Hailing from the badass sounding and “damned pits” of Bled, Slovenia, “Xullux”, the debut album from the “spiritual katharsic black death cult” Nephrolith, has put the band on the outskirts of the traditional black metal map.
Initially inspired by legendary Swedes Dissection, Nephrolith was brought to life in 2008 and has settled with founder Nerthag on vocals, Isvaroth and Skargart on guitars, Navtyr on drums, and OH MY GOD THERE’S A BASSIST (Tersagir). 2009 saw the release of a demo titled “Vinsketh”, and the group toured their native Slovenia, hitting festivals like Metalcamp. Within the Slovenian scene, which Nerthag describes as “kind of sleeping,” Nephrolith are clearly trying to stand out in the sludgy black mass of one-up trve kvlt artists who think Darkthrone is still obscure and Fenriz is not one hilarious fucking guy.
The recording of “Xullux” was wrapped up in June 2010, and finally released in February 2011 via Haliaetum Records. With influences such as Alice in Chains, Johnny Cash, Sólstafir and Lady Gaga, I knew there had to be at least one interesting thing to write about.
First off, the production of “Xullux” is what I like to call “professional kvlt.” It has a clear kind of rawness that makes it more listenable than the typical lo-fi fuzz, but it certainly wouldn’t be Metallica-approved.
I wouldn’t exactly call “Xullux” a “melodic” album, but that doesn’t mean the elements aren’t there. Nephrolith inject their blackened rasp with a good dose of melody, especially in “Xullux,” which boasts old school Norwegian blast beats and buzzing riffs trading on and off with this insanely catchy melodic passage and COMPREHENDABLE lyrics. Amazing. Easily my favorite track. ‘Subsistence of Disease’ is another killer.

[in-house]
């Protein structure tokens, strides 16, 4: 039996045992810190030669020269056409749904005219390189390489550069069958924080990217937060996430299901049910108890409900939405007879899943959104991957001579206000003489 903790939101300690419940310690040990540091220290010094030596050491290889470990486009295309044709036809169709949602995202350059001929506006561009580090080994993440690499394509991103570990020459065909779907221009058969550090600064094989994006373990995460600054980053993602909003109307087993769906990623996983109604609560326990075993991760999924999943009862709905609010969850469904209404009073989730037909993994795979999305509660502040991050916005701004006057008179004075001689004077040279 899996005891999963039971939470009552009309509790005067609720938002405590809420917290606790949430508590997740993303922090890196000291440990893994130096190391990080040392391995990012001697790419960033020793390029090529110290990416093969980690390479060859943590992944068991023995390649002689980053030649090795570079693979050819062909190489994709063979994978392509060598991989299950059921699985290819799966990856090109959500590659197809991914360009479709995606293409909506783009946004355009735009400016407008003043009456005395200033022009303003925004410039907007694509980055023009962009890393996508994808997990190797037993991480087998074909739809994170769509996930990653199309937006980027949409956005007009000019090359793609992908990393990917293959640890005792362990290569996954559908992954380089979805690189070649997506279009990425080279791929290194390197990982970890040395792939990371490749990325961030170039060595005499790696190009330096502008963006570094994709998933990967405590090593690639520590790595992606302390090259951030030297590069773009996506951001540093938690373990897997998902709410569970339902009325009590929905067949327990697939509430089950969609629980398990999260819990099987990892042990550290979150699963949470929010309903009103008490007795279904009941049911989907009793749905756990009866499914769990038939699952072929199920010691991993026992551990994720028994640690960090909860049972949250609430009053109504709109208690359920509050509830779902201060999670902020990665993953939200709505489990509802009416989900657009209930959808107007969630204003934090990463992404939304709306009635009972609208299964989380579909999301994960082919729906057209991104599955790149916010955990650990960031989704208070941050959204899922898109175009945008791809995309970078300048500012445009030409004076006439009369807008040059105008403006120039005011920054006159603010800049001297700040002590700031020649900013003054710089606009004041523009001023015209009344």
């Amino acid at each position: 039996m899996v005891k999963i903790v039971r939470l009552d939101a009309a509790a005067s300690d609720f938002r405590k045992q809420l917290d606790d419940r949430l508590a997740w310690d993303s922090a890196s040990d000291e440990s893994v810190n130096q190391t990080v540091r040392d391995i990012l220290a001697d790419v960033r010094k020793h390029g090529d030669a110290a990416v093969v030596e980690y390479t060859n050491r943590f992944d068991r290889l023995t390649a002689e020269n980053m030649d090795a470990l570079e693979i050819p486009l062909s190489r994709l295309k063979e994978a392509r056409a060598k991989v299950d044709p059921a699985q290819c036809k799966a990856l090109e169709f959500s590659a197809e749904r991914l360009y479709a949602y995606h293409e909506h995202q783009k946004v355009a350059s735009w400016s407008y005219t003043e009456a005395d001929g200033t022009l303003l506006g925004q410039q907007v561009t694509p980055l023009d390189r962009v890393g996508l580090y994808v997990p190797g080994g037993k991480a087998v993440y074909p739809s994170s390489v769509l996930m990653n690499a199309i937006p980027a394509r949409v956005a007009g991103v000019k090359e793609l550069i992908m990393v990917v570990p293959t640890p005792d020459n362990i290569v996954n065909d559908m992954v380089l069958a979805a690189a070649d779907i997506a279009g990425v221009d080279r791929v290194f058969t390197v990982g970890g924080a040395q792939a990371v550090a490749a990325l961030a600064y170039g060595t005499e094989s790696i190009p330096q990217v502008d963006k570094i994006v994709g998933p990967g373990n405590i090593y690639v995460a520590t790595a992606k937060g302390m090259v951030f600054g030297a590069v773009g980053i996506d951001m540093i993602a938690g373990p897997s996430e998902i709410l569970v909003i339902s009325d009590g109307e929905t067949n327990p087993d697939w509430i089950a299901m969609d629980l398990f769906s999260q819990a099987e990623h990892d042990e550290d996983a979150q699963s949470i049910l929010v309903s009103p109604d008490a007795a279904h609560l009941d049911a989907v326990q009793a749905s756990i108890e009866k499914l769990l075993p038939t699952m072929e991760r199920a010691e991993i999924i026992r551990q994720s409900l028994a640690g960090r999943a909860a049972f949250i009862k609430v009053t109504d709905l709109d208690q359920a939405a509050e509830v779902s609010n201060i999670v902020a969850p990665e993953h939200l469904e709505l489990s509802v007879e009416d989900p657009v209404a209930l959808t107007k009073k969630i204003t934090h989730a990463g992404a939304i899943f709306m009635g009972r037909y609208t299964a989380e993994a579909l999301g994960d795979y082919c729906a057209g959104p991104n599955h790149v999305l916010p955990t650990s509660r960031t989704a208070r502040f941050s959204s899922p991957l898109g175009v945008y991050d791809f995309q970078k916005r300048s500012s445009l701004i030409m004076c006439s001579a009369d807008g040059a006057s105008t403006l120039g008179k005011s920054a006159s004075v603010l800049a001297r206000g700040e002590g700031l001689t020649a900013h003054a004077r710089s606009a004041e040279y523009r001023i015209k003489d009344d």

‘Intermezzo’ is a sweet moment of acoustic calmness, sandwiched by ‘Abandoned Essence Part I’ and ‘Abandoned Essence Part II’. This is where Nephrolith really shows off their ability to meld different styles and instrumentation into a comprehensive musical storyline.
Naming the first track ‘Alpha’ and the last track ‘Omega’ is like if every fraternity had that nerdy kid who looks like Abbath. But the doomy church bells of ‘Alpha’ set a chilling tone that sets off ‘Spiritual Departure’ perfectly, and ‘Omega’ is actually a beautiful ending to 12 acts of “worshipping creation of illuminated darkness against putrefacted human existence.”
If you’re looking for some technical shit to debate with your technical shit friends, this is not the album for you. The guitar work on “Xullux” is solid but not super impressive. The vocals are borderline typical black metal, edging into crustier growling reminiscent of crust and punk influenced bands. The drumming is fantastic, and the addition of an actual bassist (“THAT’S SO VNTVRE”) make up a heavy outfit, although it would be nice to hear more of that bass. The trade off between acoustic, raw, and heavy passages shows that the band isn’t afraid to take risks, and the non-traditional guitar solos are worth noting.
“Xullux”, which is “lux” forwards and backwards for idiots like me, is an appropriate title for Nephrolith’s debut, which reflects their belief that (I’m using a lot of quotes from this band because they are SO QUOTABLE, not every band refers to themselves as a “spiritual keeper between dimensions of the living and the departed”) “essence within humanity itself has been covered by infinite ignorance and evil light”. Nephrolith is definitely a light among tired, exhausted fiats of the traditional.
If you’re tired of the same old black metal potpie for dinner, Nephrolith is the bloody pizza party you’ve been looking forward to all week.